bubbles and  monetary policy, …,
                          need to use tools correctly, …, plus, regulations and monitoring
                                       …, ought to have been done better, …,

               Global imbalances, borrowing increase plus greater consumption? --- says low
                                   rates increase capital (yes, one thing he can re-look at)
                             capital increases (ah, yes – the markets),
                             too, trade imbalance is down

               2000, interest not cause of the mortgage, but what about forcing riskier
                           investment (or as we can say, sacking the savers)? ---
                                 says balance needed,

               2000, did he see recession coming? --- he was Economic advisor for Bush,
                                   they looked at house price declining, possible effects thereof,
                                       didn’t see that the decline would have such a big effect,
                                                     he’ll be going over the chain of events and causes

               government lending for more mortgages? --- the American dream,
                        home ownership goal, but, Ben says, the worse loans were private
                           sector, not Fannie/Freddie,
                                (who seemed to have gotten greedy later)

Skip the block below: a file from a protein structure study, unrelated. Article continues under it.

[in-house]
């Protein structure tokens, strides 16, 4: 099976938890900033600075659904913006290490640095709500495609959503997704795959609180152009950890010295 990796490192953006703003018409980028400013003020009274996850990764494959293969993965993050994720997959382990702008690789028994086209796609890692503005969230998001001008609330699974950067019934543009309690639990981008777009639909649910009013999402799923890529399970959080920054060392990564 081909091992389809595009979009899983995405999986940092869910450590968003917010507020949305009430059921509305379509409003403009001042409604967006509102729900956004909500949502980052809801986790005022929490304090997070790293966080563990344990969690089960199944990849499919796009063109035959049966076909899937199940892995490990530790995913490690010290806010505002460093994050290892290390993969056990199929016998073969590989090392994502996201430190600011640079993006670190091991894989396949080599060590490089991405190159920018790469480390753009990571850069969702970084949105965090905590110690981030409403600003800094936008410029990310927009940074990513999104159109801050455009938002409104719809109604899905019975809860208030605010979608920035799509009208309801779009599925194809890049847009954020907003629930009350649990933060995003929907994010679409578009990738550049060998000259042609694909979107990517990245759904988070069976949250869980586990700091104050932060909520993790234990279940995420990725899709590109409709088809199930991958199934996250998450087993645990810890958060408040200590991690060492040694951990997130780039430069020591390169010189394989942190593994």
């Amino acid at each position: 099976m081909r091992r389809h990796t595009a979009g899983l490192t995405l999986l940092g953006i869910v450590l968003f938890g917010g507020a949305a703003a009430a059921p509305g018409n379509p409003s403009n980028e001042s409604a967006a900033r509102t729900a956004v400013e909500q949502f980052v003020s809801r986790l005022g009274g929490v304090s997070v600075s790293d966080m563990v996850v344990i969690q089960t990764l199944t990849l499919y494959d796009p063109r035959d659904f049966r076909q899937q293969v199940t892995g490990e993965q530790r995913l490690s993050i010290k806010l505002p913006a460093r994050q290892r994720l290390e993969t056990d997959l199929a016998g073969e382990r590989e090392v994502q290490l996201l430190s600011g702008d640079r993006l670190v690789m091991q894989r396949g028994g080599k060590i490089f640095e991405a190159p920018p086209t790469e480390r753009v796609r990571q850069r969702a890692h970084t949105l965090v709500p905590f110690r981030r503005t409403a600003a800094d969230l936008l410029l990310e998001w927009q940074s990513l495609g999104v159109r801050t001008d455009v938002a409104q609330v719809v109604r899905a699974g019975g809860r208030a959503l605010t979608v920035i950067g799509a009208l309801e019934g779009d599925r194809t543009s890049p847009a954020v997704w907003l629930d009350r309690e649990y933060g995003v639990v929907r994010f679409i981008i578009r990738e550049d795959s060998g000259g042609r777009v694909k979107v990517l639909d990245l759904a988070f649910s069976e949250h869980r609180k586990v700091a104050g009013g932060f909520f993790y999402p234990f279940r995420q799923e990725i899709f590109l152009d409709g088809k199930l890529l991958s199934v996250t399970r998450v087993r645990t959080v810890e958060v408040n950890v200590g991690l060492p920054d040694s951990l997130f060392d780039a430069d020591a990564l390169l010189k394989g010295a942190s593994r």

transparency, can it be too much? --- it’s important for accountability,
                              can make it work, …, 'tis better,
                                as market then know how to respond
                                       (remember when Ben blinked?)

              price stability, liquidity? --- his actions are trying to bolster confidence
                             with easy money (see Lecture 1


12/13/2012 -- Don't know how long this page will be there, Daily Ticker. But, when I looked, 69% had said 'no' (hurt rather than helped) as to whether Ben has helped.

04/03/2012 -- Response 1.

03/28/2012 -- New page covering the series and its material.

03/26/2012 -- From the Fed's media center (Lecture 2 PDFs - Transcript, Slides). As an aside, see Slide 35. It references unpublished material that would suggest that low interest rates do not cause housing bubbles (no smoking gun, yet). Looking forward to the next two. As well, see that I'll have to go back to his Jan 3 talk dealing with this subject. Ben realizes, no doubt, that housing is not the only issue. We can easily find companies (probably even banks) who went bankrupt from over-leveraging (related to cheap money and more). Do we know what shenanigans have come from too-easy rolling out of securitization schemes (are they not, too, related to (actually implicated in) this mess?)? And as far as a smoking gun (their metaphor, not mine) goes, is not the current policy standing savers up against the wall and knocking them down one by one (well, at least, picking their pockets to the point of depletion)?

03/23/2012 -- Minor updates. Links added.

Modified: 12/13/2012

No comments:

Post a Comment